If you’ve mastered King Pigeon and are looking to mix it up, try these variations.
King Pigeon Pose is a more advanced, challenging posture that requires equal parts flexibility and stability. The pose requires you to remain aware, secure, and fluid in order to avoid injury. If you’re already familiar with this pose and have mastered it in its original form, you’re probably interested in trying some variations to freshen it up.
The King Pigeon Pose modifications below can help you reap its benefits in new ways, and move deeper into the stretch.
By Carrie Owerko
King Pigeon Pose with a Strap
From a kneeling position, step one foot forward and come into a deep lunging position. Squeeze the sides of your pelvis in toward your core and lift your lower abdominal region, so that you remain balanced in the pose. Bend you back leg and place the loop of a strap around your left foot. Hold the end of the belt in both hands. Press the top of your left foot into the floor and lift your arms upward. Take a few breaths here.
Begin to bend your back leg, but continue to resist that foot into the strap as you bend your arms, walk your hands down the strap, and draw the foot in toward your head. Take your time. Pause and observe your body breathing. Keep resisting your back foot into the strap, even as you pull it in. This is what we call in Iyengar Yoga an opposing, or double, action. This opposing action will help open and extend the front of your left hip.
When your hands come to your foot, or as close as is possible, inhale and lift up through your chest. As you exhale, take your head back. Stay in the pose for 10-30 seconds, as you maintain your balance and observe your body breathing as a stable and integrated whole.
Slowly release the strap as you come up and out of the pose. Repeat on the other side. Make sure to take a restorative pose, like Child’s Pose, to counter the actions of King Pigeon.
King Pigeon Pose at the Wall
Place the loop of the belt on your back foot, as you did above. Come to all fours and place your back shin up against a wall. Come to an upright position, stacking your shoulders over your hips.
Take hold of the end of the strap again and lift your arms upward. Take a few deep breaths. Press your back foot into the wall (as you pressed it into the strap in the last variation) to provide the resistance that will help move your pelvis forward and deeper into your lunge. Keep squeezing your hips in toward your core and lift your abdominal region.
Continuing those actions and crawl your hand down the strap. Pause and breath along the way. Crawl your hands down the strap until you find your foot or come a close as is possible. Inhale, and as you exhale press your foot into the wall, lift up through your chest and take your head back. Stay in the pose with steady breathing. Relax your tongue and jaw. Observe how this helps to release unnecessary tension in the whole body.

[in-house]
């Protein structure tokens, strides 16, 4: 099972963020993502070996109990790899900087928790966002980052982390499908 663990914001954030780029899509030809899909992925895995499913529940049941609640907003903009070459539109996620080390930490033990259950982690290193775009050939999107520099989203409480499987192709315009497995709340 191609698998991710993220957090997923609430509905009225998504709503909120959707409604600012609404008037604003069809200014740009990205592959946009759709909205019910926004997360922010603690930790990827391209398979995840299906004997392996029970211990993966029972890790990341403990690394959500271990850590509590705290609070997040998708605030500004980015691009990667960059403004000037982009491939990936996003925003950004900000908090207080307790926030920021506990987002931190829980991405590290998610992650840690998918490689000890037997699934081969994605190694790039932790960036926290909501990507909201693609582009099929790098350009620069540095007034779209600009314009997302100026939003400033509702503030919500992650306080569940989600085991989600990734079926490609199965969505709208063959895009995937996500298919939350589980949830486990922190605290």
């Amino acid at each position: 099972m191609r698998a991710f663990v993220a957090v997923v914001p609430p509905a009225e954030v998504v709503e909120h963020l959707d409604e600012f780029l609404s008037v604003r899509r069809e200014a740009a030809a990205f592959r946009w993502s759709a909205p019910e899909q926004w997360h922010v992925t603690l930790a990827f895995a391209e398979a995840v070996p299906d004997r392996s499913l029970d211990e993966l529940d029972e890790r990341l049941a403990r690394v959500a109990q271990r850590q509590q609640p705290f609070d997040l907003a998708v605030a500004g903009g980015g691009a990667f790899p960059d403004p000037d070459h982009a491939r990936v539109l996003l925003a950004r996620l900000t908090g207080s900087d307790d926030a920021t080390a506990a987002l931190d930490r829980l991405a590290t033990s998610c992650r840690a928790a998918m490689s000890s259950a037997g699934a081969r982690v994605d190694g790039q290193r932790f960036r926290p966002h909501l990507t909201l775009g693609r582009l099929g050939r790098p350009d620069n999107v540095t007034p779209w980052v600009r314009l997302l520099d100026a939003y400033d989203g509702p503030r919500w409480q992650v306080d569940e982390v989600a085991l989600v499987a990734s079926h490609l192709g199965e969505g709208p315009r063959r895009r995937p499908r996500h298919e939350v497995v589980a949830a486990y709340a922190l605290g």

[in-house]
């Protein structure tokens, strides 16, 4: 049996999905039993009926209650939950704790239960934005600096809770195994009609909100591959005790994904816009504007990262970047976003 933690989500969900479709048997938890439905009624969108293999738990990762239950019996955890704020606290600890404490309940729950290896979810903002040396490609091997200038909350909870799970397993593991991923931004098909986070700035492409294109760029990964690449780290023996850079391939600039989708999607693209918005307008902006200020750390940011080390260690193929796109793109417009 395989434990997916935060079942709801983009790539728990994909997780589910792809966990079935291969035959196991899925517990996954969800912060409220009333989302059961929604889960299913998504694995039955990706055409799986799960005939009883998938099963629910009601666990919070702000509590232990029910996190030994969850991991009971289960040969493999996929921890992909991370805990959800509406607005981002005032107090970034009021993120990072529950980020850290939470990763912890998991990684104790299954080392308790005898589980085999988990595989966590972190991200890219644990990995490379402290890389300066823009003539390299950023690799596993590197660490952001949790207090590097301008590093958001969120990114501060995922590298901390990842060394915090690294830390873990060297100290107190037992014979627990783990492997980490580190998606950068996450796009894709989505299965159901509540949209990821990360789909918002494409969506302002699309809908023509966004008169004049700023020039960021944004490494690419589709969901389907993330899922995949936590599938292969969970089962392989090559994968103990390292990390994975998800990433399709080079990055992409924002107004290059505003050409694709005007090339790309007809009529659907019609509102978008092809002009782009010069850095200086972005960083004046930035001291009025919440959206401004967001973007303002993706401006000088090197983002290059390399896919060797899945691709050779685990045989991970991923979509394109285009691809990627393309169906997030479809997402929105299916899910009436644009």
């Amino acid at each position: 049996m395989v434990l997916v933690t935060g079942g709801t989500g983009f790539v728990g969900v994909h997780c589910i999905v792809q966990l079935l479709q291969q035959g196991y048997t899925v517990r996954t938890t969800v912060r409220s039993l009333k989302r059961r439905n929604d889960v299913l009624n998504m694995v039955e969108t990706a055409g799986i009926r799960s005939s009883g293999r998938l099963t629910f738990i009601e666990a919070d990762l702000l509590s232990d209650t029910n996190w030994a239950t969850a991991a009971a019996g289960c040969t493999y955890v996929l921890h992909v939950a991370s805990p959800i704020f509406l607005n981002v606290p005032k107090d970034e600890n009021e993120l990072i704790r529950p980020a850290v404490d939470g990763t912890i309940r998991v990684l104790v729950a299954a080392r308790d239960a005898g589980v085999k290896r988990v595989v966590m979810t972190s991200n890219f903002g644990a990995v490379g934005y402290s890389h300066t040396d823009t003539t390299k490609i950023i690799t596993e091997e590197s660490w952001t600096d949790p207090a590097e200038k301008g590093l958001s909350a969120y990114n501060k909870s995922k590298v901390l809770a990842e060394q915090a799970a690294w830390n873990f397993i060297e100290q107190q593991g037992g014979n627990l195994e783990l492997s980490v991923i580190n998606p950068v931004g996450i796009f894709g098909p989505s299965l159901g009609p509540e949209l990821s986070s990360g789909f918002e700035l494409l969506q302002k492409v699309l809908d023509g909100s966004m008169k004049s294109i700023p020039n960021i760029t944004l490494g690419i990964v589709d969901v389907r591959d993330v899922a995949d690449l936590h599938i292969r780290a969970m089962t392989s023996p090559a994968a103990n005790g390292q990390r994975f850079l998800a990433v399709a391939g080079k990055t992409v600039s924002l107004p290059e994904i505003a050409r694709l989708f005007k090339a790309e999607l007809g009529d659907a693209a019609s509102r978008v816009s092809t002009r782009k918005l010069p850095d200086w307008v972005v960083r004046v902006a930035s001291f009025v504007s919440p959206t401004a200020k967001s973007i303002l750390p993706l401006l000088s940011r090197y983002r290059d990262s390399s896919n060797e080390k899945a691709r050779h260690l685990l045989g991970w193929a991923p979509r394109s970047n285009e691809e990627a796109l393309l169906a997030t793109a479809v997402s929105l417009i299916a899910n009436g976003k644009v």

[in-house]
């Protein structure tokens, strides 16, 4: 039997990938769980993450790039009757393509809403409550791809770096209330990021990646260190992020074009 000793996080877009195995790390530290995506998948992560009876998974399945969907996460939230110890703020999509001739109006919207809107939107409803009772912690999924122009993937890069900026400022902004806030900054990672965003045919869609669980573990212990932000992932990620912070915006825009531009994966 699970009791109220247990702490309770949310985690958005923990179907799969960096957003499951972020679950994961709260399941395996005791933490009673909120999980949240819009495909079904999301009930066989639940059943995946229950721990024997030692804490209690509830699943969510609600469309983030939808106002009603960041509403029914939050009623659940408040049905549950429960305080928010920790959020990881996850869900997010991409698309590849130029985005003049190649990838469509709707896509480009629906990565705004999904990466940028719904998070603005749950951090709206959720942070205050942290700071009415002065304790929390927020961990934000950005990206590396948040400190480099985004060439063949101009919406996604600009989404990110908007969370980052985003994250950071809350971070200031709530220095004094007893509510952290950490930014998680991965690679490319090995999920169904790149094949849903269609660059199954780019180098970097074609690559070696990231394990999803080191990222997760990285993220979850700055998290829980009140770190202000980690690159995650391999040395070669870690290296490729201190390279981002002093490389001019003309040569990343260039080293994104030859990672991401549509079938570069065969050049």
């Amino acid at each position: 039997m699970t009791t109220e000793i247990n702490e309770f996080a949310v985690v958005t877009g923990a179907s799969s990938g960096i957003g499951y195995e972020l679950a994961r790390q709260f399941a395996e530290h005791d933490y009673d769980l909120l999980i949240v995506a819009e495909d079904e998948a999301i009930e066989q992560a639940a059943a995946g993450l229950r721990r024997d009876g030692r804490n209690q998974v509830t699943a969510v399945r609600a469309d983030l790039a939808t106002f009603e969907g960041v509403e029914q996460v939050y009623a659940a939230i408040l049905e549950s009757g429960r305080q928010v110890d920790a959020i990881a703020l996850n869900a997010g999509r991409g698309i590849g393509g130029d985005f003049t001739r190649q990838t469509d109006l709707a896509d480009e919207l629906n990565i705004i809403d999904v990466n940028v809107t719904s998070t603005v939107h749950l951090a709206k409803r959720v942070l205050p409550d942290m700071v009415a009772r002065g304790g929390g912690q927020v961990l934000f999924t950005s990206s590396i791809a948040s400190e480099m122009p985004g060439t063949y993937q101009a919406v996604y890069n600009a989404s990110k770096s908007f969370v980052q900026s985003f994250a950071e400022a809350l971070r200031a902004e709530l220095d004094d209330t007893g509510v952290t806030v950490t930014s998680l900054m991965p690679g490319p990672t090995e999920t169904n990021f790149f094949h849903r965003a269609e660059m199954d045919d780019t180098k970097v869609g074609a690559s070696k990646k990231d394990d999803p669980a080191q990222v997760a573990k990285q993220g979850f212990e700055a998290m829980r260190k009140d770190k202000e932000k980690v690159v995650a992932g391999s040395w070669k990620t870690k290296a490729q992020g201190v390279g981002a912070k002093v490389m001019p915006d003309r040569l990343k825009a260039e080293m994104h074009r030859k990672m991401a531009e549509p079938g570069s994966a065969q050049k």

Come up and out of the pose slowly. Repeat on your other side. This variation can be even stronger than the first as the wall provides quite a lot of resistance for the foot and shin of the back leg. Counter with Child’s Pose.
King Pigeon Pose with a Chair
Kneel in front of a chair (against a wall). Place one ankle or lower leg against the front of the chair seat and step your other foot forward. Come into your lunge and take a few breaths.As you inhale, reach your arms up and back toward the wall and the upper part of the chair. Exhale and come back to your upright lunge. Repeat this movement several times. Keep your outer hips squeezing in, your lower abdominal area and the sides of your trunk uplifted as you do these movements. Observe the flow of your breath as you relax your tongue, eyes, and jaw.
Now reach your left arm backward, extending your arm from your shoulder as you eternally rotate your upper arm and turn your palm up toward the ceiling. Take a breath. Once you have positioned your hand on the chair, with your palm facing up, exhale and lift your elbow. Inhale and lift your chest; exhale as you take your head back and reach your opposite arm to the chair as well. If possible, walk your hands further down the chair, pausing to observe the movement of your breath. Maintain stability in your pelvic region as you inhale and lift upward though your sides. And then as you exhale, take your head back to, or toward, your back foot. Stay here for a few breaths. Observe your senses of perception and learn to keep them relaxed while you are in the pose.
Come up and out slowly. Repeat on your other side. Then take a counter pose.
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All images courtesy of Jeff Nelson.